Business planning, Innovation, Local

Australia needs to create a media and entertainment accelerator – or risk falling behind

Andrew Sadauskas /

Australian entertainment and media companies risk falling behind the rest of the world unless they organise startup accelerator programs focused on their industry, the author of an award-winning thesis examining US media giant Time Warner’s accelerator programs has warned.


The thesis, by researcher Chantal Abouchar, is titled Inventing the Future, and uses the accelerator programs run by Time Warner subsidiaries Warner Bros and Turner Broadcasting as case studies of industry best-practice.


Drawing on more than 20 interviews with key figures including Time Warner executive Ethan Applen, the research won the Wake in Fright Trust’s inaugural prize for the most outstanding AFTRS (Australian Film, Television and Radio School) Masters Of Screen Arts And Business thesis.


Abouchar told StartupSmart her key finding was that Time Warner is using its accelerator program as much to engage with startups as to future-proof its own business, and in the process quietly revolutionise its own business.


“The three major media accelerator programs are run by the BBC, Time Warner and Disney – BBC and Time Warner are in their fourth year, Disney began theirs as I was conducting my research,” Abouchar says.


“What my research shows is that Time Warner bets on creative technologies. They’re looking to harness their content any way they can, and startups are a new way for them to exploit their intellectual property.”


Time Warner has now invested in more than 27 startups, including an Australian company called Incoming Media, whose technology allows users to turn their mobile phones into a personal remote control.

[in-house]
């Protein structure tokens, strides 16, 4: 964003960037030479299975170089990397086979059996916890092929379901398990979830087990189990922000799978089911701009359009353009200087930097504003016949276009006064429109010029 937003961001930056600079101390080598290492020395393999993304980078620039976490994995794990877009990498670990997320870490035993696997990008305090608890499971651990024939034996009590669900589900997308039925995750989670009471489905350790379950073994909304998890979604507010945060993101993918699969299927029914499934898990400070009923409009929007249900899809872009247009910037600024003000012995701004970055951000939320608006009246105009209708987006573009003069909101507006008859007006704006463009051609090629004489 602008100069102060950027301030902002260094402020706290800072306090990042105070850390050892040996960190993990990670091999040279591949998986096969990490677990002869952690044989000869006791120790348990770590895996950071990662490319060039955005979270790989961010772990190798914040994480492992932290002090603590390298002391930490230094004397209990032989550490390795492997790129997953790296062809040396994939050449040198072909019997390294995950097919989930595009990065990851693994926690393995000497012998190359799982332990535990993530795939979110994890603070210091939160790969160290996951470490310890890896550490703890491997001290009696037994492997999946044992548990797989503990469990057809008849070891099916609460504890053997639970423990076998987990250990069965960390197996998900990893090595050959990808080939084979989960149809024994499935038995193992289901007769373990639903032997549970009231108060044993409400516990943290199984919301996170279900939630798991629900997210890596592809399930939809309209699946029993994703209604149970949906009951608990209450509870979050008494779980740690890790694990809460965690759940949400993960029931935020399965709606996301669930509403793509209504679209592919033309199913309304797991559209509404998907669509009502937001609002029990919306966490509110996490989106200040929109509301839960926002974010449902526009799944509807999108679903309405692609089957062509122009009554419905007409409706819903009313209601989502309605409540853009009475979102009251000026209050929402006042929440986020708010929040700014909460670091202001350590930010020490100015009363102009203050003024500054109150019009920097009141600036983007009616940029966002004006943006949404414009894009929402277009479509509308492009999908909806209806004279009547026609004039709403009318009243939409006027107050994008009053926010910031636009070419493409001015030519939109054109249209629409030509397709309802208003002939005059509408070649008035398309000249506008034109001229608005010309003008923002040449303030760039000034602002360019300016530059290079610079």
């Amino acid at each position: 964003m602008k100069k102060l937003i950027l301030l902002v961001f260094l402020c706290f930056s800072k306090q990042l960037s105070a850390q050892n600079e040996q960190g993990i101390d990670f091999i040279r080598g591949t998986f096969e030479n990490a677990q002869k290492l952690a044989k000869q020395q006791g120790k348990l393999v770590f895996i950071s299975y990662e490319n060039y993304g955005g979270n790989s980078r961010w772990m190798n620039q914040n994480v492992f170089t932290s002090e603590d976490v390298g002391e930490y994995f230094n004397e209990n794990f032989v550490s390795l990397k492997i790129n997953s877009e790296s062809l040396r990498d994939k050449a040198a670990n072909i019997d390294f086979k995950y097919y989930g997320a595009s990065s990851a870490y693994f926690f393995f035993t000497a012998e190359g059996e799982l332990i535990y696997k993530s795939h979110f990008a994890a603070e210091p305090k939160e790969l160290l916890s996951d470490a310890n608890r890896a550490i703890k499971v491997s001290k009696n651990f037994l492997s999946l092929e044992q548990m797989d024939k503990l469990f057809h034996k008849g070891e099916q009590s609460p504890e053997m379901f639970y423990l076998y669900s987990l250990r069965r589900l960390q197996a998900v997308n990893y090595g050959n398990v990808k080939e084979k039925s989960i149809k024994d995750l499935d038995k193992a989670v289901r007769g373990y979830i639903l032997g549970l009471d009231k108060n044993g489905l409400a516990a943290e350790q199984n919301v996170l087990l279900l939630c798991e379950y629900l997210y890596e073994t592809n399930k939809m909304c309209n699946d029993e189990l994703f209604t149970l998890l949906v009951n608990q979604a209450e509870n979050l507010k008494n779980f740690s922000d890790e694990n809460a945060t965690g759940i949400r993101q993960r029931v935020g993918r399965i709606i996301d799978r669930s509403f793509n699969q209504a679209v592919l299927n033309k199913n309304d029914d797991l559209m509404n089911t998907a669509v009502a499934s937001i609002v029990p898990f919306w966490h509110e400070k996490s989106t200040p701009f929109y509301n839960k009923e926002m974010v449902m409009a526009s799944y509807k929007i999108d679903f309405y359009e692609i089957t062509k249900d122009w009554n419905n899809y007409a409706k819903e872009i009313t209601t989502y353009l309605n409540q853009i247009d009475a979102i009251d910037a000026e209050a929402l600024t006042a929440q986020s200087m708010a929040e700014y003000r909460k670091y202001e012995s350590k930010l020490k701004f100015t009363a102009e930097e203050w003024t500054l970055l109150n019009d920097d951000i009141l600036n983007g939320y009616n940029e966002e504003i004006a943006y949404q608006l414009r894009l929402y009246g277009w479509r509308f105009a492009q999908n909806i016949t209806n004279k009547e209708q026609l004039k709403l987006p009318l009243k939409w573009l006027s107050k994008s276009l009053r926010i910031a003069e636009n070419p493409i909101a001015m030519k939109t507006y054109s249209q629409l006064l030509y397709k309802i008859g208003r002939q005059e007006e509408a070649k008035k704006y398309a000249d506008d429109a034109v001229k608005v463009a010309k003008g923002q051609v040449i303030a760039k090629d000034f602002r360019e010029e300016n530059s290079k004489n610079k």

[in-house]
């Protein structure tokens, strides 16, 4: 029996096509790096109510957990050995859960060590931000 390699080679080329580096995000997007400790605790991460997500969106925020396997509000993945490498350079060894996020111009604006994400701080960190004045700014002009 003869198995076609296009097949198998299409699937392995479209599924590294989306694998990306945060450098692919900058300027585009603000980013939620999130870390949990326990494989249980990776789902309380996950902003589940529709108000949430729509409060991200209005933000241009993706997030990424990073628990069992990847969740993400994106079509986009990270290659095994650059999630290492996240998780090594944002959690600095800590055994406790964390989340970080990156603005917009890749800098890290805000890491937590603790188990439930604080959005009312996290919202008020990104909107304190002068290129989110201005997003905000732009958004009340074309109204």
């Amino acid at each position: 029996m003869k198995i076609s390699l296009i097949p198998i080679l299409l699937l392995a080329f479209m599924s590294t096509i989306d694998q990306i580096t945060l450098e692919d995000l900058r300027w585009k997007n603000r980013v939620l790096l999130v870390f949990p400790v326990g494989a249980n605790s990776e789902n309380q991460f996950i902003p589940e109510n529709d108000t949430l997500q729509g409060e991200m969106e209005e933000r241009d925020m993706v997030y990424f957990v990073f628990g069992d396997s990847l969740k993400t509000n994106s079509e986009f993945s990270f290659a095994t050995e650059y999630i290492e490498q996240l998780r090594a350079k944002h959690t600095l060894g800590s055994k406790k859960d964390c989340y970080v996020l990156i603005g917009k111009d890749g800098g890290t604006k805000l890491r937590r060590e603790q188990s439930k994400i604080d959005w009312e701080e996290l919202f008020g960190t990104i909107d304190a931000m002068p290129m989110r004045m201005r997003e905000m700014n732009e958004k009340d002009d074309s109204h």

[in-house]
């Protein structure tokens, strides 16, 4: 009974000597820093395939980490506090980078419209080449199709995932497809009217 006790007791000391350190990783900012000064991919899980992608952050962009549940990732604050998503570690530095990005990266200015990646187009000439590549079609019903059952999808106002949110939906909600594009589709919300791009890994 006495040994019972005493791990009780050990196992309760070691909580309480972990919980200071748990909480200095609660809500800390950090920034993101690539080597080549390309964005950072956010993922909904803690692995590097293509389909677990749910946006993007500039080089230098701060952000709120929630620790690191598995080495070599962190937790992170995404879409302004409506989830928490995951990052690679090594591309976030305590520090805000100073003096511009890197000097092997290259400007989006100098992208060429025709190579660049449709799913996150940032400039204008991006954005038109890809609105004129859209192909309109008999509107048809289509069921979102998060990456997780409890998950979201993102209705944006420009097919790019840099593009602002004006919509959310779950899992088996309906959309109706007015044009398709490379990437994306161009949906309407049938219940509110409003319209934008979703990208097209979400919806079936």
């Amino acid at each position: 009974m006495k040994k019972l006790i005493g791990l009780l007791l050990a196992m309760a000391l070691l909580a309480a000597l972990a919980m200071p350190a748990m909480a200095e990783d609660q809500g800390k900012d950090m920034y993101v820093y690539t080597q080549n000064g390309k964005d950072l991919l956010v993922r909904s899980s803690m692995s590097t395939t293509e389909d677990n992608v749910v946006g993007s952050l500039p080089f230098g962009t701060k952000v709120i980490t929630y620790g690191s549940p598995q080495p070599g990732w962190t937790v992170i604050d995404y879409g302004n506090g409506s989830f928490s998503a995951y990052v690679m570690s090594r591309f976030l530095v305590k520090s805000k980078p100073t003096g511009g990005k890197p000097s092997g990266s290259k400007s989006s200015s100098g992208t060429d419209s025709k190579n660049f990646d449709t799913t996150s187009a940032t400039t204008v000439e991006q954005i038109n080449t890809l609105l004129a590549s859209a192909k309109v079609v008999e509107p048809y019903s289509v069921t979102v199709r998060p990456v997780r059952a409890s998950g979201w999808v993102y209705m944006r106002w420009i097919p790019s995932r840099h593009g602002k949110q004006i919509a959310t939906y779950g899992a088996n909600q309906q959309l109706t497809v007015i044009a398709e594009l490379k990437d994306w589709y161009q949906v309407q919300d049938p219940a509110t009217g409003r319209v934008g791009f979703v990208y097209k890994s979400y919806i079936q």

The research highlights the fact that since 2010, the Australian startup ecosystem has boomed through the creation of generalist (e.g. Startmate), university (e.g. Sydney Uni INCUBATE), vertical (e.g. Griffin Labs), and corporate (e.g. Telstra’s Muru-D) accelerators. Abouchar argues these models should be applied to create a media and entertainment accelerator in Australia.


“This is a new category and by engaging with it, we can be a part of the evolution of its future landscape – but we’ve got to be a part of the conversation,” Abouchar says.


Fairfax Media’s missed opportunities in the online classifieds market and the Ten Network’s poor performance in recent years are examples of why Australian media companies need to seek out digital media startups through accelerator programs.


“Accelerators in media have only been around for about four years. I’m very excited about the possibility of Australia waking up. And all the research tells us tech jobs have a multiplier effect. Every business will be a tech-based business in the near future,” Abouchar says.


Australia’s proximity to Asia is a key potential advantage to an Australian accelerator.


“And a simple mechanism for doing that is through an accelerator program. But because our ecosystem is immature compared to the US and the UK, we also need to draw in startups from the Asia-Pacific region,” Abouchar says.


“There’s no significant media accelerator program in the Asia-Pacific region, and there’s a big opportunity for us as a region.


“The UK has become the gateway for people in English-speaking countries that want to access the European market, and I see Sydney could be the same for the Asia-Pacific region.”


The thesis is available online at:


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Andrew Sadauskas

Andrew Sadauskas is a former journalist at SmartCompany and a former editor of TechCompany.

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